Is Boris Johnson walking into an EU trap?

Robert Henderson

The Daily Telegraph reports (3oth July) that Boris Johnson has said that the UK could stay in the customs union and single market for another two years.   This is potentially fatal for a true  Brexit.

Consider what Johnson is suggesting.:

He wants  the UK to be  to all intents and purposes a  part of the EU for another two years.

He has a tiny majority which is unlikely to  sustain his government for two years.

He is likely to have to call a general election before the two year period  is over either because his small majority  makes government impossible or as the consequence of a vote of No Confidence  being passed  which is not overturned by a vote of confidence within 14 days.

The Fixed Term Parliaments Act  muddies  the waters because it either requires two thirds of MPs to vote (that is  two thirds of the 651  seats not  just sitting MPs) .   Labour , SNP and other smaller parties  may not want have been demanding a General Election they would, both collectively or individually,  find it difficult to  vote against an election being called.

In any event the  Fixed Term Parliaments Act means the next General Election has to be held  on 5 May 2022 regardless of the wishes of the House of Commons.

If a General Election  is held there is no guarantee that it will return a  House of Commons which  gives the Tories  a clear majority. We might  find ourselves with  a remainder majority for Labour or a coalition of remainer parties.  such governments would be able to stitch the UK firmly  back into the EU without much difficulty for two reasons, (1)  operationally we would still effectively be in the EU (albeit but with a  loss of privileges) and (2) the at least one senior EU officer has suggested that  reinstating the UK’s membership could be done  without   too much bother.

The recently departed European Commission President Jean-Claude Junker  said this in January 2018:

“Once the British have left under Article 50 there is still Article 49 which allows a return to membership and I would like that. ”

“His suggestion came a day after European Council President Donald Tusk suggested he was open to a “change of heart” from the U.K. on Brexit.

‘Juncker backed him up later Tuesday, saying, “I hope that will be heard clearly in London,” according to the Independent.’

Article 49

Article 49 says this:

Any European State which respects the values referred to in Article 2 and is committed to promoting them may apply to become a member of the Union. The

European Parliament and national Parliaments shall be notified of this application. The applicant State shall address its application to the Council, which shall act unanimously after consulting the Commission and after receiving the consent of the

European Parliament, which shall act by a majority of its component members. The conditions of eligibility agreed upon by the European Council shall be taken into account.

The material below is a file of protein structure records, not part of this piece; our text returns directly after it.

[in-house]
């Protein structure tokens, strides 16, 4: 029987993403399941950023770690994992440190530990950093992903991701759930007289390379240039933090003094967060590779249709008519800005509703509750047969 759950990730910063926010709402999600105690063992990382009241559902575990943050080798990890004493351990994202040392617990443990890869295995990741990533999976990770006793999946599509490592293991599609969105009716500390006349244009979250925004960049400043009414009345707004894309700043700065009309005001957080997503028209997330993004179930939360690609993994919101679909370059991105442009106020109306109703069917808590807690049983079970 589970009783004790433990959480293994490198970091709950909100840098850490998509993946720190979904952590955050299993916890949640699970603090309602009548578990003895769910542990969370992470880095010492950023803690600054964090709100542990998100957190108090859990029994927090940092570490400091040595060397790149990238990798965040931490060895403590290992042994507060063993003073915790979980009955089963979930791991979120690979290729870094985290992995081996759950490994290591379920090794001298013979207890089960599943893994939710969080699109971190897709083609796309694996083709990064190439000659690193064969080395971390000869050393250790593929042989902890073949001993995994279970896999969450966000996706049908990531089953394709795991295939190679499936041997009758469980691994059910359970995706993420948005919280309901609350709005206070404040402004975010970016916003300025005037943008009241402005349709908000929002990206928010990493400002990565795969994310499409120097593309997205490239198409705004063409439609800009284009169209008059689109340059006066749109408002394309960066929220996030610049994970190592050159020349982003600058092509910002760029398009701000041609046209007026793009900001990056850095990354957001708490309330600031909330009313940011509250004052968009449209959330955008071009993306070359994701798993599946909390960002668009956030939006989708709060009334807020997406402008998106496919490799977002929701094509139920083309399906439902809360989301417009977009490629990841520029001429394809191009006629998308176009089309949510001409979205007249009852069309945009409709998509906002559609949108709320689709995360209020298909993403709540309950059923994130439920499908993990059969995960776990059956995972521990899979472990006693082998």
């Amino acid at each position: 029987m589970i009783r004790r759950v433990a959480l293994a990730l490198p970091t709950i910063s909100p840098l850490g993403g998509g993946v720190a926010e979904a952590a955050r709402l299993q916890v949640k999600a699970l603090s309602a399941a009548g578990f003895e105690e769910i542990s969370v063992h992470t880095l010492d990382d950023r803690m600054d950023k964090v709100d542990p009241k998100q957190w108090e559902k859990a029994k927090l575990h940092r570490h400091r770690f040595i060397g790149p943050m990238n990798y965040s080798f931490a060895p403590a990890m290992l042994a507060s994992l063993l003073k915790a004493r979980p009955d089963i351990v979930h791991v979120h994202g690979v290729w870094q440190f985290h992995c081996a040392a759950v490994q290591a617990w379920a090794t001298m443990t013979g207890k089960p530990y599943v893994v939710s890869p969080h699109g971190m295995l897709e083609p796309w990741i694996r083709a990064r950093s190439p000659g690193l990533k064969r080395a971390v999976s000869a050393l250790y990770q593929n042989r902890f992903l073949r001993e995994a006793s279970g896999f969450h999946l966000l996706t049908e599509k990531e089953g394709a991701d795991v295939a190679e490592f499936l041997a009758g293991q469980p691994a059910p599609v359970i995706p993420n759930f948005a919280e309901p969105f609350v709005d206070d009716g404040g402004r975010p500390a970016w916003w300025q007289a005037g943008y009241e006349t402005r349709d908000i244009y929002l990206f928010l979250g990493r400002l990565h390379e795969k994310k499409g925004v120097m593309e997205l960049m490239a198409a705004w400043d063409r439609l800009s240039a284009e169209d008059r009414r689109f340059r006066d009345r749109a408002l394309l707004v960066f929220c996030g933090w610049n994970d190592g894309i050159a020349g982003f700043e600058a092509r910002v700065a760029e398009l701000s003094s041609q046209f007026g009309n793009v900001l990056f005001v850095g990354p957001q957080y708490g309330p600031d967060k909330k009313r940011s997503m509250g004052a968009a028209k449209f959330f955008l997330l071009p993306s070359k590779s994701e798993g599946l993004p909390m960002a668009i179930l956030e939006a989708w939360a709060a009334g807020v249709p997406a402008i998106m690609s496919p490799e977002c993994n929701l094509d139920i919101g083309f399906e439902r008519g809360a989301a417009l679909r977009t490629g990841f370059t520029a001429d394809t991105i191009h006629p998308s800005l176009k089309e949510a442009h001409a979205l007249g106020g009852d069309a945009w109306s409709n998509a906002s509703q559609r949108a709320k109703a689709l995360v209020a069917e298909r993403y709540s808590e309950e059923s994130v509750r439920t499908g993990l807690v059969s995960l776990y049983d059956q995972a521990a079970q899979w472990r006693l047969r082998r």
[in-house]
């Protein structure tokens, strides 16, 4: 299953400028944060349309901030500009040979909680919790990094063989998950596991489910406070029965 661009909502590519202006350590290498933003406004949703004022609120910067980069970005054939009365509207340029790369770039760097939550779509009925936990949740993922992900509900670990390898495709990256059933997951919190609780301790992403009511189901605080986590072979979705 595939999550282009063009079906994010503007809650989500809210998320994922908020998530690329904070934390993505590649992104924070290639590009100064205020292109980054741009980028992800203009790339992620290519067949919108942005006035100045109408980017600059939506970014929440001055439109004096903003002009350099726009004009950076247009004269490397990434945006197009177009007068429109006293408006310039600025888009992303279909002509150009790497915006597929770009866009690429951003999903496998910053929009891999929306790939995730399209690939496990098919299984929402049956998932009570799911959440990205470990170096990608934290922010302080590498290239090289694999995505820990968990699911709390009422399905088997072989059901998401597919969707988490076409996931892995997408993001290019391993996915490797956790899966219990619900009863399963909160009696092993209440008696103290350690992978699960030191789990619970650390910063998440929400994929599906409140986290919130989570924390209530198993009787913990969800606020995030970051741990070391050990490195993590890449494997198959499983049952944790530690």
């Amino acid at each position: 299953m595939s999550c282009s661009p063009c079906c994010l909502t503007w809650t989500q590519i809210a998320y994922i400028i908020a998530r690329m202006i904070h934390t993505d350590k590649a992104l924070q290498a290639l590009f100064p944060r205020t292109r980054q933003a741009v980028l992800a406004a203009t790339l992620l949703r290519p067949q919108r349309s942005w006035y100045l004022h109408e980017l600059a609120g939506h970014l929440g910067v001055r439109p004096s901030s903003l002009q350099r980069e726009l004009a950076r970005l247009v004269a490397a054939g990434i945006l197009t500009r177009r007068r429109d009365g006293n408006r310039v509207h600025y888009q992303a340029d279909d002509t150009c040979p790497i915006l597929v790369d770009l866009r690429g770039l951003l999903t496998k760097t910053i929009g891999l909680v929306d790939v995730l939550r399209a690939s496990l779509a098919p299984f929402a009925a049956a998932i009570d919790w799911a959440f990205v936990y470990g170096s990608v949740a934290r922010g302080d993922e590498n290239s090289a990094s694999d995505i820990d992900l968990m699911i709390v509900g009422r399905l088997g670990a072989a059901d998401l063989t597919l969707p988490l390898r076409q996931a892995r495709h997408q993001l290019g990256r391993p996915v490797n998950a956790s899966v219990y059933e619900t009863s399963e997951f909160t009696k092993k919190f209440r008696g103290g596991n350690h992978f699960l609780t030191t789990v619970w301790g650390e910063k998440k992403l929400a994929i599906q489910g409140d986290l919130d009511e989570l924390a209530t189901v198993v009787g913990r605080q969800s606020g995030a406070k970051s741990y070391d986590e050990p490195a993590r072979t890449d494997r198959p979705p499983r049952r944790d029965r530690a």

The conditions of admission and the adjustments to the Treaties on which the Union is founded which such admission entails shall be the subject of an agreement between the Member States and the applicant State. This agreement shall be submitted for ratification by all the contracting States in accordance with their respective constitutional requirements.

On the face of it Article 49 does not look las though reapplying for EU membership would be a shoo-in , but the fact that someone as  powerful as  Junker raised the possibility  and was backed up by  another powerful EU apparatchik in   Donald Tusk suggests that  re-joining it would be more or a less a formality . To that reasonable conclusion  can added the facts that both economically  and politically the EU gains from the UK  being within the EU.

Economically the EU gains from both the annual net Dangeld  (around £9 billion) taken from the UK by Brussels), continental EU ‘s massive balance of trade  advantage with the UK (£64billion) and the general advantage of having the fifth largest economy in the world (the UK) as part of the EU.

Politically the great advantage of keeping the  UK in the EU  (probably with  worse terms than we have at present) would be the disincentive it would create for any other EU member  thinking of leaving to leave.

The UK remaining in the EU would  have  other advantages. For example,  having not one but two permanent members of the UN  Security Council (the UK and France)   would be a loss of prestige for the EU and  would  scupper for the foreseeable future the EU’s desire to have a permanent  Security Council seat  for itself. The UK also has some still very handy armed forces and much of UK foreign development Aid  is channelled through EU not allocated directly by the UK. The EU has much to lose and nothing to gain if the UK leaves with no deal.

The reality is that No Deal is really the only certain way of getting out of the clutches of the EU. Embrace it not as an unfortunate way of leaving the EU but the only certain way of leaving the EU because anything short of it will allow the remainer rats to keep on gnawing away at our regained freedom.

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